what are you reading?

Stephan King’s Salem’s Lot
(The Plains Of Passage is in a Free Library box waiting to ambush the next unsuspecting reader.)
 
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I've been on a bit of a Stephen King kick lately. Currently reading "The Outsider." Still early, I think I know where it's going, but man, it is one creepy book. Nothing supernatural, yet, but it makes you wonder if it could happen to you? 😳
 
With a few exceptions, I always find Stephen King to be an enjoyable read. I didn't care for the Dark Tower series, I think I made it through the first 3 but it was a slog for me. I didn't really care for his collaborations with Peter Straub either. I've been meaning to go through his bibliography to see what books I might have missed. Maybe a short story collection or two, his latest and the one he wrote with his son. I don't think I ever read Gerald's game either.
 
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I can't seem to help myself, I just bought four more books! I'm not associated in any way but my favorite used bookseller online is secondsale.com. I don't think I've ever been disappointed with the condition of a book they've sent me like I have with other sellers. I have a hard time resisting their buy 3 get 1 free sales when I have a couple of titles on my wish list. I bought Elmore Leonard's "Raylan" and "Fire In The Hole", the 3rd and 4th books in the Raylan Givens series. (The latter under its original title, "When The Women Come Out To Dance") I enjoyed Scott Pratt's 2nd Joe Dillard legal thriller so much I bought the 1st, "An Innocent Client" and another thriller, Giles Blunt's "Forty Words For Sorrow". Now I need to quit buying and start working harder on whittling down my "to read" pile!! :)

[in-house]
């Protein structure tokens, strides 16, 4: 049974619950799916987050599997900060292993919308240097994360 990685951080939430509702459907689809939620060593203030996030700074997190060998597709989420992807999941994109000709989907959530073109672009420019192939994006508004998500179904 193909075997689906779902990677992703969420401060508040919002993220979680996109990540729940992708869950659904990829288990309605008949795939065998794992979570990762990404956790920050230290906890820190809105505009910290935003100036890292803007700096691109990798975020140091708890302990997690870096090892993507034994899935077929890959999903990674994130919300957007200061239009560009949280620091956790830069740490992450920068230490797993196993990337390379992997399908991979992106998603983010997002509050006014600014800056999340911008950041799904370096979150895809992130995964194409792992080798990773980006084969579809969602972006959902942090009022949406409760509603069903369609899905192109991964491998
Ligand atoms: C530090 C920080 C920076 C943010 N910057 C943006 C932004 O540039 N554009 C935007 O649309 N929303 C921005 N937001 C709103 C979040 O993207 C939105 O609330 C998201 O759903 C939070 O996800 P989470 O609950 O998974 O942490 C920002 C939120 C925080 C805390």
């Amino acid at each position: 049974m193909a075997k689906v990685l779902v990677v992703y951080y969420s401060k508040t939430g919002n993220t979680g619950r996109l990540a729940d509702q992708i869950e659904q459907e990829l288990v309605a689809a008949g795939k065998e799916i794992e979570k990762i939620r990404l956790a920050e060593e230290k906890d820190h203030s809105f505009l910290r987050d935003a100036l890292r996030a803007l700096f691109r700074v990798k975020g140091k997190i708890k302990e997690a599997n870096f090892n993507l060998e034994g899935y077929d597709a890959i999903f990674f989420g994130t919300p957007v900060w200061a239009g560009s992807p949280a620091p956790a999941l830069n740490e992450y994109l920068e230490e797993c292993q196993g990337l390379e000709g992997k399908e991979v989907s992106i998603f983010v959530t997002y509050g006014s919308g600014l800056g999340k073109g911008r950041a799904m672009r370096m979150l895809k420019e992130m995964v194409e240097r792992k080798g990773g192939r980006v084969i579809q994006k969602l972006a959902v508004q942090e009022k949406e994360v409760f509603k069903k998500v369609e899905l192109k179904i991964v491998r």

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(I think there's a dozen more on the floor!)
 
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i've been on an Elizabeth Strout binge lately.
read Oh William! and then Lucy by the Sea in rapid succession,
then drank in Olive Kitteridge last week.
all wonderful, wonderful novels.
her prose has such beauty and grace, an elegance even; she has a lovely
ability to capture the smallest of moments, to distil the everyday things,
to undo her characters and open them up in the most profound and heart-wrenching
of ways. just gorgeous writing.
started Olive, Again a day or two ago and am enjoying it every bit as much
as i did the other three.
:) 🌻 💚
 
I have never found Stephan King enjoyable... not my thing...

But I did play basketball in the gym that was burned down during the filming of Carrie!
This was in 1973 or '74... playing jr. high basketball against Hermosa Jr. High. A few other times, too, during holiday tournaments. Our freshman courts and that gym were about the same: Roughly 4 feet of room outside the courts on the sides and 10 feet at the ends. Bleachers one on end that rolled out would seat about 40 people. Built on the cheap but still in use. Ironically, at Mira Costa where I went this building was called "The Girl's Gym"

Hermosa got a really nice new gym after "Carrie" burned down their old one. As rich as Manhattan Beach is now, I'm certain that the Girl's Gym was replaced long ago. Or maybe they just bought a new sign?

This was way before Title 9 which ended all that here in California.
 
I can't seem to help myself, I just bought four more books! I'm not associated in any way but my favorite used bookseller online is secondsale.com. I don't think I've ever been disappointed with the condition of a book they've sent me like I have with other sellers. I have a hard time resisting their buy 3 get 1 free sales when I have a couple of titles on my wish list. I bought Elmore Leonard's "Raylan" and "Fire In The Hole", the 3rd and 4th books in the Raylan Givens series. (The latter under its original title, "When The Women Come Out To Dance") I enjoyed Scott Pratt's 2nd Joe Dillard legal thriller so much I bought the 1st, "An Innocent Client" and another thriller, Giles Blunt's "Forty Words For Sorrow". Now I need to quit buying and start working harder on whittling down my "to read" pile!! :)